Wednesday, October 20, 2010

Clerodendrum paniculatum (Pagoda Flower)

It is easy to see where Clerodendrum paniculatum gets the common name Pagoda Flower. The flower clusters form towering pyramids of blooms throughout the warm months of the year.  The coral-red flowers open from bottom to top over the course of the summer and fall.
Plants grow with one main stem rising straight up out of the ground to a height of 5-6 feet.  This species spreads vigorously and quickly forms thickets of vertical stems, each topped by a mass of flowers.

Swallowtail butterflies in particular, find this steady supply of blooms to be appealing.
Clerodendrum paniculatum is very drought-tolerant, once established.  Due to its spreading nature, this plant is best used in mixed borders, or as a backdrop for shorter plants.  A native of southeast Asia, it is recommended for USDA Zones 8-11.  In the warmer parts of its range, Pagoda Flower is evergreen.  In the colder regions it grows as a perennial, going completely dormant each winter and re-emerging in spring.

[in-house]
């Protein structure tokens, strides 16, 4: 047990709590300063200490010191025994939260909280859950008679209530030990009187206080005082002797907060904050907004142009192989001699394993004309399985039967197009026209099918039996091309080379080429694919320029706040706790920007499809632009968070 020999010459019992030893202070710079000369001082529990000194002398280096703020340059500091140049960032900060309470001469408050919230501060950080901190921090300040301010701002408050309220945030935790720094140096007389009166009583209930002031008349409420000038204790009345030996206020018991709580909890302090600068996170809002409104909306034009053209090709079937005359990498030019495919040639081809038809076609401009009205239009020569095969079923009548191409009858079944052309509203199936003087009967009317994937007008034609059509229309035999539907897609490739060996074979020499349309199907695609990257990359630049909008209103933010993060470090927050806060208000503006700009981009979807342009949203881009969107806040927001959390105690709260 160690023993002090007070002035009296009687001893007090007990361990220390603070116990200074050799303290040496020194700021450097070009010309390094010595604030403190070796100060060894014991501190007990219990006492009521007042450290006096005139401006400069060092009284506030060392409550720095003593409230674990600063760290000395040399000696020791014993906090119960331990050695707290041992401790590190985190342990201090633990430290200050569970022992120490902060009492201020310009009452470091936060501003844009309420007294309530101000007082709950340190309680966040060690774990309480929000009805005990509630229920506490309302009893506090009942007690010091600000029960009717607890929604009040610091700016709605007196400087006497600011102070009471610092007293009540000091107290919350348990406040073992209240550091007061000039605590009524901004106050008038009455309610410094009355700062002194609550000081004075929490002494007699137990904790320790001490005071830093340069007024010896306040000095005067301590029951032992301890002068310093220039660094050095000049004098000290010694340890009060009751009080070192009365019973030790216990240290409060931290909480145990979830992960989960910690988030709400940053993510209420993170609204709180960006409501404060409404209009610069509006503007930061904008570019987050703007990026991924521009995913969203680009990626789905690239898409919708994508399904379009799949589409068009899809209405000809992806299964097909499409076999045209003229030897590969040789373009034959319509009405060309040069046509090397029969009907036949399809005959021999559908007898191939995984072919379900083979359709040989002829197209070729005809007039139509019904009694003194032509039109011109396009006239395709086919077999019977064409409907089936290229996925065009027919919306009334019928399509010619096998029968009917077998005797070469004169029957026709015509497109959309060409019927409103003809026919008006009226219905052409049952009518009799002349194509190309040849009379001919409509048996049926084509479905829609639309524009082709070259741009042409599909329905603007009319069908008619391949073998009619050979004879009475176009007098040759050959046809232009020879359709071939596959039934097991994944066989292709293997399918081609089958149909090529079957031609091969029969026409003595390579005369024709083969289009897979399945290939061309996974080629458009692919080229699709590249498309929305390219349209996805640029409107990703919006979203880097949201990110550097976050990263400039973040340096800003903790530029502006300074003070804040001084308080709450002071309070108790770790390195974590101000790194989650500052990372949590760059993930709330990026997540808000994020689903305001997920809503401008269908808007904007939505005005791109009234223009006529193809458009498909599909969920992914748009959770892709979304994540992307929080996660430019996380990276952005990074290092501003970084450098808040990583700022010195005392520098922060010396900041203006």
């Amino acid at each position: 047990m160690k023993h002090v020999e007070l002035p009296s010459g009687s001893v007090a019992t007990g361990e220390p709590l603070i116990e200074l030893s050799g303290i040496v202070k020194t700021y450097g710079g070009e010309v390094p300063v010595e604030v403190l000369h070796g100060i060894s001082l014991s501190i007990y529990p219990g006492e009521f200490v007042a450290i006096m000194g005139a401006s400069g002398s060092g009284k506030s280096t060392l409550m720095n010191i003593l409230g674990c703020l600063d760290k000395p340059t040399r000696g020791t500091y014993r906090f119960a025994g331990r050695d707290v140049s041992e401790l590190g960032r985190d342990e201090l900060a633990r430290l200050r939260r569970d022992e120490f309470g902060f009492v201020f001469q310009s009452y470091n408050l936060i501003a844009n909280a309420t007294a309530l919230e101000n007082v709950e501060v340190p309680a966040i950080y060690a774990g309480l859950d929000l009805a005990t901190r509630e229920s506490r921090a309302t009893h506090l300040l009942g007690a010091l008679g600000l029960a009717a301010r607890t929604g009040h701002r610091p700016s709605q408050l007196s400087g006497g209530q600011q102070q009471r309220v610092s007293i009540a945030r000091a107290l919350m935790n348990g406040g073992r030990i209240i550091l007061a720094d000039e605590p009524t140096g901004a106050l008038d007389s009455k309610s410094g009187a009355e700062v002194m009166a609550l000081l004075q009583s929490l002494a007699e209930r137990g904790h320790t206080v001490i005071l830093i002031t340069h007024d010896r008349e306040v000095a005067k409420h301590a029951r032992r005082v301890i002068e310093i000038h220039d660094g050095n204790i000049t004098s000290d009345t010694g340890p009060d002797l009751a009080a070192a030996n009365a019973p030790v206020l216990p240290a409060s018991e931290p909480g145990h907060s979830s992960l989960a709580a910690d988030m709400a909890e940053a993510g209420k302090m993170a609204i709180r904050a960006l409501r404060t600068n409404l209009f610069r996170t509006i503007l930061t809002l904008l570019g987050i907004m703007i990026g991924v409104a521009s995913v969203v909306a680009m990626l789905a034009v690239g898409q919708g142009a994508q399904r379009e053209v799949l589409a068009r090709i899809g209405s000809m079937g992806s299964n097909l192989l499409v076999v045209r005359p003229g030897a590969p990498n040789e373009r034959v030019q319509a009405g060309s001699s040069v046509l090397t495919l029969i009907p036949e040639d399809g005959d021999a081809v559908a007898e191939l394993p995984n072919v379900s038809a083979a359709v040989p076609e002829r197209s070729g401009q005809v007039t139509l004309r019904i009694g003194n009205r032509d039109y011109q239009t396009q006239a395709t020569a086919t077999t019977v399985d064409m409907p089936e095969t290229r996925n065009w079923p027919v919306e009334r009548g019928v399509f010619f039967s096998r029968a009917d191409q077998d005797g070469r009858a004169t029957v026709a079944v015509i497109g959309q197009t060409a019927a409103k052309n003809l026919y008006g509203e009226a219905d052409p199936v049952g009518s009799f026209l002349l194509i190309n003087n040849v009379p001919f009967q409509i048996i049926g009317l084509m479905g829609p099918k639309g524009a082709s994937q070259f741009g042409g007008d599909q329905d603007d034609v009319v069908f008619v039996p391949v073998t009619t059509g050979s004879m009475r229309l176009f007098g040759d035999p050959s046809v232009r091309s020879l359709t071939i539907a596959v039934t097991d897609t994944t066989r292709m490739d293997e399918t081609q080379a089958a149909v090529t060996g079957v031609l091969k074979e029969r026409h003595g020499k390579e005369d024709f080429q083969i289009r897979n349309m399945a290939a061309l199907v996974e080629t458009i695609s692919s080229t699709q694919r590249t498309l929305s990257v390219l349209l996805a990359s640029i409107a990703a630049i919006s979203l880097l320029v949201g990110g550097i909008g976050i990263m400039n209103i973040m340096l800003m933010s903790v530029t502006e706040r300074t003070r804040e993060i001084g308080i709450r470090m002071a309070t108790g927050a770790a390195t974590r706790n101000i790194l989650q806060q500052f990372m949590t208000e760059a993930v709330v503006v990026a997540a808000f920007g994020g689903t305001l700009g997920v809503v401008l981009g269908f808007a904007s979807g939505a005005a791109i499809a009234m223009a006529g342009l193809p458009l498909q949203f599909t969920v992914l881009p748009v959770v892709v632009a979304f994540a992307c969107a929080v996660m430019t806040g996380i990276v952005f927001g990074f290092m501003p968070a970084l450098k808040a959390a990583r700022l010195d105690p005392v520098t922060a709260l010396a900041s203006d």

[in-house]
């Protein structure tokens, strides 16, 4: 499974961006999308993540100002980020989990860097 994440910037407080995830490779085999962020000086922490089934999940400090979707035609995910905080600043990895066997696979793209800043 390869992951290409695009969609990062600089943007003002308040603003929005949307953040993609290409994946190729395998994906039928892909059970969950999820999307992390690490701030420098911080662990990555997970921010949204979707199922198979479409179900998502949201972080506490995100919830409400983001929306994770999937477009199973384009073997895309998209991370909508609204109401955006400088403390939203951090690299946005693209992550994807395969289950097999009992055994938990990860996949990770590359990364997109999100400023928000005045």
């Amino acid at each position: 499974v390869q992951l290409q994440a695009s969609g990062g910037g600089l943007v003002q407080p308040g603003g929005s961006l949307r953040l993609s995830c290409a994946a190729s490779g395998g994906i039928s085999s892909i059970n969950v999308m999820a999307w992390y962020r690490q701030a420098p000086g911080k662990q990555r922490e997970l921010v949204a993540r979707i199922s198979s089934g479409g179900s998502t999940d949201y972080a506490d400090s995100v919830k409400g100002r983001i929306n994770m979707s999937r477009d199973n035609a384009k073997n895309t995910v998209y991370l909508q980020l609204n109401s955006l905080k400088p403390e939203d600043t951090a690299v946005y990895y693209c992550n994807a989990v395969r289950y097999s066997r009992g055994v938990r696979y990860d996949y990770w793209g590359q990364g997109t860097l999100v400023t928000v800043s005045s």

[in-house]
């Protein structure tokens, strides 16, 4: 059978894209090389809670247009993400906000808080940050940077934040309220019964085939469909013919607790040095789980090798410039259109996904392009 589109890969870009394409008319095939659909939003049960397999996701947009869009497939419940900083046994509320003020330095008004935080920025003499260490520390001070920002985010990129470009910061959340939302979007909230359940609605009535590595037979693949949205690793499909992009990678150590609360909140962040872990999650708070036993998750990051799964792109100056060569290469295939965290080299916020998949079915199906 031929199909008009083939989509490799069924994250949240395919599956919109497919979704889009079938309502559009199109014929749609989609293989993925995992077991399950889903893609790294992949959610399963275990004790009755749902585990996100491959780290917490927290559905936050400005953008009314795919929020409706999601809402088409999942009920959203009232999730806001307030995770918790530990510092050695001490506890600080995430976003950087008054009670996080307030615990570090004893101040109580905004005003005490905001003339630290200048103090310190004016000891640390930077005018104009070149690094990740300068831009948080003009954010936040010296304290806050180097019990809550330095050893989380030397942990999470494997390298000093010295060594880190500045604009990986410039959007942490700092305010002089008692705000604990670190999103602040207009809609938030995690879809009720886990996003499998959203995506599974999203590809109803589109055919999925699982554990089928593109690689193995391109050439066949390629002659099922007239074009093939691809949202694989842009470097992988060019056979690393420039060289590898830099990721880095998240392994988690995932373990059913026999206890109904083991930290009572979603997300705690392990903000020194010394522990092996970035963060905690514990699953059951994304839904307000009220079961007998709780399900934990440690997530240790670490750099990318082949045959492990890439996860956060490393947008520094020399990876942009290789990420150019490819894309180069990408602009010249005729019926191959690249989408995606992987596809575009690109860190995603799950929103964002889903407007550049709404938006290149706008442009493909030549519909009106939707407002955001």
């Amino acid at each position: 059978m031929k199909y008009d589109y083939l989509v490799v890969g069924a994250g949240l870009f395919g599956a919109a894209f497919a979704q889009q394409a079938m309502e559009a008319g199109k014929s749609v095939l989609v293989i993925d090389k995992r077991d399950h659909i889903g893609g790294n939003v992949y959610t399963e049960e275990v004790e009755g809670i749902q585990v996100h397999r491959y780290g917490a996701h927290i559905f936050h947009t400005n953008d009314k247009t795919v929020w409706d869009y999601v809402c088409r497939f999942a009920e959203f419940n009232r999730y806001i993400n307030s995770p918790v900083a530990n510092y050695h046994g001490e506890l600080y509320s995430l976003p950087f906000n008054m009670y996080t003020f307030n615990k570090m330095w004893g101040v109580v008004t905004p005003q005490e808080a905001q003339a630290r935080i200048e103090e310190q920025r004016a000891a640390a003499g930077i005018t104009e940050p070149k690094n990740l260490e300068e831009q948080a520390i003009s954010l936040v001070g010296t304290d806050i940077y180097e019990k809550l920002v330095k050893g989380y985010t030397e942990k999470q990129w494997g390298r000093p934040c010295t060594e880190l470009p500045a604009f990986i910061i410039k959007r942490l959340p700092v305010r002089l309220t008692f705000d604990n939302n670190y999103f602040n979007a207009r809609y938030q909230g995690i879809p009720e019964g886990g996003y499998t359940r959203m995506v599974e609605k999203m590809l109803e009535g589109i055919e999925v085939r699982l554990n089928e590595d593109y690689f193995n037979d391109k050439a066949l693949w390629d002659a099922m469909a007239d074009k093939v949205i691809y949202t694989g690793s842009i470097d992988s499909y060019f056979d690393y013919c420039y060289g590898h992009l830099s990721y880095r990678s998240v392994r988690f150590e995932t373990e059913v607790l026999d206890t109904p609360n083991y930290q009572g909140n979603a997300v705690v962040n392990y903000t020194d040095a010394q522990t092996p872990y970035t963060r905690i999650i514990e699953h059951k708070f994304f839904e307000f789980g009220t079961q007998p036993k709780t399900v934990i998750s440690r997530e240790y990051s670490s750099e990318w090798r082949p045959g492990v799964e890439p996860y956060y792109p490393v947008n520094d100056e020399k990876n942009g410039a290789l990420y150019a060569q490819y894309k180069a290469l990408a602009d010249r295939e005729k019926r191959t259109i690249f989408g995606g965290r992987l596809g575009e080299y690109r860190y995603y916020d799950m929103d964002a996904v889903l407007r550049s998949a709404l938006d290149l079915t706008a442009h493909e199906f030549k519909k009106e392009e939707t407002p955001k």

3 comments:

AaronVFT said...

Love the shape of this plant. And the bright red flowers too.

Andrea said...

Hi Jim, thanks for signing in as a follower of my blog. Because you are in subtropical climate we have almost the same plants. I looked at your Clerodendrum and they seem also different from mine here in the Philippines, though we have also the 2 you posted. I actually am not very sure of the ID of ours so just compared it with literatures. They are just growing in the wild here. http://abagillon.blogspot.com/2010/05/beauty-amidst-chaotic-environment.html
But which area in the US are you really? thanks.

Grower Jim said...

Andrea, I think your ID is correct but I don't have that one (yet). I'm in Florida, and thanks for becoming a follower!

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